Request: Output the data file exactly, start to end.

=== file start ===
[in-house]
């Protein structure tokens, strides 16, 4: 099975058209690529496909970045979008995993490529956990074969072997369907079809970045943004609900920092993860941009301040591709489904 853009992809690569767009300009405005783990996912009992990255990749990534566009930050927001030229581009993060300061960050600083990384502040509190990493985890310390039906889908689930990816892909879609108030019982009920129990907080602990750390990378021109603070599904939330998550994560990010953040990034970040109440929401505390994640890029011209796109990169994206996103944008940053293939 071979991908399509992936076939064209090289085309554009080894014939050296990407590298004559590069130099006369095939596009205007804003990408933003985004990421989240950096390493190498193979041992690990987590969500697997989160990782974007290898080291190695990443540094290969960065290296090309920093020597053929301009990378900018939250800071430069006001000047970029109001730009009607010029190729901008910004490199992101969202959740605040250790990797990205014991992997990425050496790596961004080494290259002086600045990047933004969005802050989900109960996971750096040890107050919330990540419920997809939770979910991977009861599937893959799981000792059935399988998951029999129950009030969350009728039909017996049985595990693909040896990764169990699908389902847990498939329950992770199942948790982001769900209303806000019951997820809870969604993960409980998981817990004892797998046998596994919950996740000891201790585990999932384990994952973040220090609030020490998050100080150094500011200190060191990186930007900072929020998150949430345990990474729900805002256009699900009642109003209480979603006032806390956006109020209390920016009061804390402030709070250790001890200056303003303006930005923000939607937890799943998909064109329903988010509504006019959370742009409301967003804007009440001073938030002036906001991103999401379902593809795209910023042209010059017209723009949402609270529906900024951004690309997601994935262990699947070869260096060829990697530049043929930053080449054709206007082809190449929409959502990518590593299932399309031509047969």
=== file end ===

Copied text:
[in-house]
């Protein structure tokens, strides 16, 4: 099975058209690529496909970045979008995993490529956990074969072997369907079809970045943004609900920092993860941009301040591709489904 853009992809690569767009300009405005783990996912009992990255990749990534566009930050927001030229581009993060300061960050600083990384502040509190990493985890310390039906889908689930990816892909879609108030019982009920129990907080602990750390990378021109603070599904939330998550994560990010953040990034970040109440929401505390994640890029011209796109990169994206996103944008940053293939 071979991908399509992936076939064209090289085309554009080894014939050296990407590298004559590069130099006369095939596009205007804003990408933003985004990421989240950096390493190498193979041992690990987590969500697997989160990782974007290898080291190695990443540094290969960065290296090309920093020597053929301009990378900018939250800071430069006001000047970029109001730009009607010029190729901008910004490199992101969202959740605040250790990797990205014991992997990425050496790596961004080494290259002086600045990047933004969005802050989900109960996971750096040890107050919330990540419920997809939770979910991977009861599937893959799981000792059935399988998951029999129950009030969350009728039909017996049985595990693909040896990764169990699908389902847990498939329950992770199942948790982001769900209303806000019951997820809870969604993960409980998981817990004892797998046998596994919950996740000891201790585990999932384990994952973040220090609030020490998050100080150094500011200190060191990186930007900072929020998150949430345990990474729900805002256009699900009642109003209480979603006032806390956006109020209390920016009061804390402030709070250790001890200056303003303006930005923000939607937890799943998909064109329903988010509504006019959370742009409301967003804007009440001073938030002036906001991103999401379902593809795209910023042209010059017209723009949402609270529906900024951004690309997601994935262990699947070869260096060829990697530049043929930053080449054709206007082809190449929409959502990518590593299932399309031509047969």